“Go to the Office”: Tales of Getting in Trouble

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BY CHARLES SCHOOLER

We all remember the first time we got in trouble in school. Mine was making fart noises with my mouth back in 1st grade to get a laugh from the class. Unfortunately, my “I’m a good boy” plane was put back in the Mr. Maness’s good behavior hangar for the day. It changes you forever; from this point on you were forever a “bad boy.” In all seriousness, the first time you were sent to the principal’s office is a time you can never forget.

Molski showing off his range, this shot measuring in at about 7 feet (PHOTO BY SCHOOLER)

Molski showing off his range, this shot measuring in at about 7 feet. (PHOTO BY SCHOOLER)

In 2005, it was Joe Molski’s turn to take the walk of fate to the gates of hell and to his eternal doom. Joe remembers the day when he was in the restroom with his so called “friend” Joe Veeneman. Molski thought it would be a good idea to see how far away they could pee into a urinal. Little did he know, Veeneman was going to walk back into class and tattle on him for no reason. When asked if he changed because of getting in trouble Molski says, “Nah, I still do it now, except my mom is the one getting mad.”

Taking it four miles east to Terrace Park Elementary we talk to Luke Jacobs who remembers what he loved to do every time he had indoor recess. “When it was raining, we would be forced to play dumb board games inside, which I hated,” says Jacobs. Jacobs would fight with Cam’ron Smith, harmless fights in which no one was hurt…until, one day Jacobs accidentally pushed Smith into a radiator. The recess monitor, Mrs. Parker who was also a 3rd grade teacher didn’t like the scuffling at all and Jacobs had to make a trip down to the principal’s office.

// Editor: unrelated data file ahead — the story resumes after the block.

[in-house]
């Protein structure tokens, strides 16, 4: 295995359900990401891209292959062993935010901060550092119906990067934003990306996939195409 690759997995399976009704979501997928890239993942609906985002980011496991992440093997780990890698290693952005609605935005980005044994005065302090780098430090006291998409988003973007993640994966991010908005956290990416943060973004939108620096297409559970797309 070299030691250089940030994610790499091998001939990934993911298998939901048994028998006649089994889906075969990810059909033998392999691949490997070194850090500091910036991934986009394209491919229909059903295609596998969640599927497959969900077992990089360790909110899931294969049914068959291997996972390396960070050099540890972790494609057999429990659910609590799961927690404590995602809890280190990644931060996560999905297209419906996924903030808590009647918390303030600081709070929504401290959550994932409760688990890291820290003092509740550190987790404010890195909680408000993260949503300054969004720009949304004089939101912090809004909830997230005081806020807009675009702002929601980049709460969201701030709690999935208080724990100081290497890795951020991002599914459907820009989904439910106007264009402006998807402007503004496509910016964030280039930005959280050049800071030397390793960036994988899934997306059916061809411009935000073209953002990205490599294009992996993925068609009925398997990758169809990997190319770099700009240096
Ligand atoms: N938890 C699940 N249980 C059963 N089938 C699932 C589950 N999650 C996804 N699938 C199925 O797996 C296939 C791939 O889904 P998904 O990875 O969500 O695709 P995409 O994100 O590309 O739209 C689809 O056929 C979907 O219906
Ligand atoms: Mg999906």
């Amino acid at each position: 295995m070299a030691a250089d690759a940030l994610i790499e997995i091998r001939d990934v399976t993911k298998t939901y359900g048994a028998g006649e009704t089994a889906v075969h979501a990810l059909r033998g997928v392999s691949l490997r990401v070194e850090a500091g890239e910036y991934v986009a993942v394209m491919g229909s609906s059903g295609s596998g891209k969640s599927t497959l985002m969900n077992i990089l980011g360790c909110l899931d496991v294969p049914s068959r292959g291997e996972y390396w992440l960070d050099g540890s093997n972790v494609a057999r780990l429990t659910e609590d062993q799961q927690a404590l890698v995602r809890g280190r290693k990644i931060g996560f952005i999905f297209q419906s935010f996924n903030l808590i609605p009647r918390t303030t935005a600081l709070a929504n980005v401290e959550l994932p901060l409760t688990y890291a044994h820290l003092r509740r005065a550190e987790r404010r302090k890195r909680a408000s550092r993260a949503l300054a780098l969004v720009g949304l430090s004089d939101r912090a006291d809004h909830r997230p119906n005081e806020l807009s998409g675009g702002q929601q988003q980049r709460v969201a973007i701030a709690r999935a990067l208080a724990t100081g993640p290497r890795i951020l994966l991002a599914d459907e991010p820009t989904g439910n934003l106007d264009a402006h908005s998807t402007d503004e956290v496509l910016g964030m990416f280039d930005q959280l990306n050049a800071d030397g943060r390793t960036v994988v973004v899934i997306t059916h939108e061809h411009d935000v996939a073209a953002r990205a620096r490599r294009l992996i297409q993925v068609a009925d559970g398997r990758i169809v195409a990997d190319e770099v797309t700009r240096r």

Garrison still doing mischievous things (PHOTO BY SCHOOLER)

Garrison still doing mischievous things. (PHOTO BY SCHOOLER)

Luke Garrison shared some of the same immature qualities as Molski and he says that about every day in third grade he would throw his backpack down the stairs of the three stories of Mariemont Elementary School. “I have no idea why I kept doing it, I guess I thought it was fun or something,” says Garrison. The force of the notorious Mrs. Sommers made Luke stop and she called home to his parents. “As if Sommers yelling at me wasn’t enough, she had to make it personal and tell my parents,” says Garrison. Luke explains that those third grade consequences still haven’t changed his mischievous ways.

Some who gets in trouble don’t do anything deserving of getting it trouble. Some are just hungry. Bryce Lewis went to the lunchroom and bought two bags of Flamin’ hot Cheetos. When he came back to the art room Mrs. Lair told him that he had to throw them away because he went and got them during the time he was supposed to be in art class. “Mrs. Lair told me I was in trouble” says Lewis “I didn’t like that so I just said ‘No, you are in trouble.” This didn’t end too well for Lewis because he was immediately sent to the office.

The youngest man to get in trouble is Aaron Urevick when he was in kindergarten. When children are young, teachers try to expand the creative minds of the kids by playing with Play-Doh and coloring. Urevick took his creativeness to a whole new level by making the organ that makes him a man out of play-doh. He then proceeded to chase the girls around calling it his “hot-dog.” His actions had repercussions, Urevick didn’t get his happy ticket that day and didn’t get a prize at the end of the week like his classmates.

Kemper continues to worship Kobe to this day (PHOTO BY SCHOOLER)

Kemper continues to worship Kobe to this day. (PHOTO BY SCHOOLER)

You know what they say, impassivity killed the cat. Wait, people don’t say that? Whether people do or don’t say it is true. Will Kemper was tested back when he was in 8th grade when he saw an anti-bullying banner hung up on a wall. “It was something that you could write your name on if you were against bullying, so I did,” says Kemper. Kemper wrote “KOBEEEE” on the banner. This leg-pull did not come without consequences, for Kemper had to clean the lunchroom everyday for 3 weeks.

To this day, only a few of them have learned their lesson.